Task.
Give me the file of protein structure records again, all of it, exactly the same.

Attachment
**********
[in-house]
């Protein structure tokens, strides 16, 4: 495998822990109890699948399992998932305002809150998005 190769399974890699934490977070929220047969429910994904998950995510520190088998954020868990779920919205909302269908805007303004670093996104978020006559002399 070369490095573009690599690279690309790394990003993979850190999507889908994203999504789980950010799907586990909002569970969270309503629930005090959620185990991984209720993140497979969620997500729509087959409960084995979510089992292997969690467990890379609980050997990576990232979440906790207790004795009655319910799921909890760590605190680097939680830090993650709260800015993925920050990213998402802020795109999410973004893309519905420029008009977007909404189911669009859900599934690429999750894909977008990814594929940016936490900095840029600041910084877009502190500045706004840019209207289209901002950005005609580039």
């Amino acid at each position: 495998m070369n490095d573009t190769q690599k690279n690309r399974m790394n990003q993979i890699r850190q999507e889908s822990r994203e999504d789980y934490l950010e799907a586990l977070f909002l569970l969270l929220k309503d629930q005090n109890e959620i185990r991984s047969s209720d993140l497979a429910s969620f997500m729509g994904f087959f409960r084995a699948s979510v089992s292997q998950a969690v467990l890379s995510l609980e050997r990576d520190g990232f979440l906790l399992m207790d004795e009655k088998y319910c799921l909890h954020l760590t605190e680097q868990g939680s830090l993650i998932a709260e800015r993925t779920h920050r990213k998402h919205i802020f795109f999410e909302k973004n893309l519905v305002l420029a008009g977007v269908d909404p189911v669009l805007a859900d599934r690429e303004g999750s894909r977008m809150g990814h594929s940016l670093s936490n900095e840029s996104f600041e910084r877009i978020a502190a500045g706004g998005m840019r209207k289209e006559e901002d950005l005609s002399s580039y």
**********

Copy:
[in-house]
């Protein structure tokens, strides 16, 4: 495998822990109890699948399992998932305002809150998005 190769399974890699934490977070929220047969429910994904998950995510520190088998954020868990779920919205909302269908805007303004670093996104978020006559002399 070369490095573009690599690279690309790394990003993979850190999507889908994203999504789980950010799907586990909002569970969270309503629930005090959620185990991984209720993140497979969620997500729509087959409960084995979510089992292997969690467990890379609980050997990576990232979440906790207790004795009655319910799921909890760590605190680097939680830090993650709260800015993925920050990213998402802020795109999410973004893309519905420029008009977007909404189911669009859900599934690429999750894909977008990814594929940016936490900095840029600041910084877009502190500045706004840019209207289209901002950005005609580039």
């Amino acid at each position: 495998m070369n490095d573009t190769q690599k690279n690309r399974m790394n990003q993979i890699r850190q999507e889908s822990r994203e999504d789980y934490l950010e799907a586990l977070f909002l569970l969270l929220k309503d629930q005090n109890e959620i185990r991984s047969s209720d993140l497979a429910s969620f997500m729509g994904f087959f409960r084995a699948s979510v089992s292997q998950a969690v467990l890379s995510l609980e050997r990576d520190g990232f979440l906790l399992m207790d004795e009655k088998y319910c799921l909890h954020l760590t605190e680097q868990g939680s830090l993650i998932a709260e800015r993925t779920h920050r990213k998402h919205i802020f795109f999410e909302k973004n893309l519905v305002l420029a008009g977007v269908d909404p189911v669009l805007a859900d599934r690429e303004g999750s894909r977008m809150g990814h594929s940016l670093s936490n900095e840029s996104f600041e910084r877009i978020a502190a500045g706004g998005m840019r209207k289209e006559e901002d950005l005609s002399s580039y």